Background: Granzyme B, a proapoptotic serine protease, is abundant in advanced, unstable atherosclerotic plaques, and it is suggested to contribute to plaque instability by inducing vascular smooth muscle cells apoptosis and by degrading plaque extracellular matrix. Proteinase inhibitor 9, the only known endogenous inhibitor of granzyme B in humans, confers protection against granzyme-B-induced apoptosis. However, the role of proteinase inhibitor 9 in atherosclerotic lesion development has yet to be determined. We hypothesized that atherosclerotic lesions have lower proteinase inhibitor 9 expression levels that will increase their susceptibility to granzyme-B-induced apoptosis. Methods: Serial sections of human coronary arteries exhibiting different stages of lesion development were assessed by immunohistochemistry for proteinase inhibitor 9, α-smooth muscle cells actin, granzyme B, CD8, and active caspase-3. Frozen samples were analyzed by Western blot to evaluate total proteinase inhibitor 9 levels. Results: Vascular smooth muscle cells express less proteinase inhibitor 9 as disease severity increases, and a significant difference in proteinase inhibitor 9 expression is observed between medial and intimal smooth muscle cells. High granzyme B levels colocalize with CD8+ cells and foam cells in the shoulder region and necrotic core area of advanced lesions. In advanced lesions, increased expression of activated caspase-3 in intimal SMC was associated with reduced proteinase inhibitor 9 expression in the presence of granzyme B. Conclusion: Reduced proteinase inhibitor 9 expression in human vascular smooth muscle cells is associated with atherosclerotic disease progression and is inversely related to the extent of apoptosis within the intima. Reduced proteinase inhibitor 9 expression may contribute to increased smooth muscle cell susceptibility to granzyme-B-induced apoptosis within the plaque.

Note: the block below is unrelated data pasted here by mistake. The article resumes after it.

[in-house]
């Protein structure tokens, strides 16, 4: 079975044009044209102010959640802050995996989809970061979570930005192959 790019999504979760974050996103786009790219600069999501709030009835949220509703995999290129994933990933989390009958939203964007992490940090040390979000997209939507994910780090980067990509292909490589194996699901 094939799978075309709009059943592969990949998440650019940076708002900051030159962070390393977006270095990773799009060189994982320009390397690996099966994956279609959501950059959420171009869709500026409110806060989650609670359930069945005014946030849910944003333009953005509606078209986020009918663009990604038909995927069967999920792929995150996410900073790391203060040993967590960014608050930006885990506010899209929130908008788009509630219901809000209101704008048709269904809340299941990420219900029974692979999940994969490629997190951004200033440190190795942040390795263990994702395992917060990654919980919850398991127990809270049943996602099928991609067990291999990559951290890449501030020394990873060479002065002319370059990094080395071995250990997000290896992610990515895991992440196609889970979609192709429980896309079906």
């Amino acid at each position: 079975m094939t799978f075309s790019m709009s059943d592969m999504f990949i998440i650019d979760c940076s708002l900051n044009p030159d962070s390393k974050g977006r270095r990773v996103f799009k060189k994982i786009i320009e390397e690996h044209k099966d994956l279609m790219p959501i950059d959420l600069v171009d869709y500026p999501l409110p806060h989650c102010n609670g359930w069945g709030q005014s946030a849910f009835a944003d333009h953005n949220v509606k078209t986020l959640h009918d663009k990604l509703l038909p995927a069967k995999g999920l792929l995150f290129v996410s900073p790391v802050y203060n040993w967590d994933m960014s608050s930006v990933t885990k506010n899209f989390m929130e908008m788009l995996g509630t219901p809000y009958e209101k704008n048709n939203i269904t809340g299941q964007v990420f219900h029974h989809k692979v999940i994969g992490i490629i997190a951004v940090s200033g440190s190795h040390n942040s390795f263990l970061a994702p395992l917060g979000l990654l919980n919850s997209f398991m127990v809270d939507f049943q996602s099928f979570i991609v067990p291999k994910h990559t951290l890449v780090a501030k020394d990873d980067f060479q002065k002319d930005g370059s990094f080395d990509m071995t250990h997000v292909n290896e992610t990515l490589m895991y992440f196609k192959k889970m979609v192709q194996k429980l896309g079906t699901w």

All Science Journal Classification (ASJC) codes
- Pathology and Forensic Medicine
- Cardiology and Cardiovascular Medicine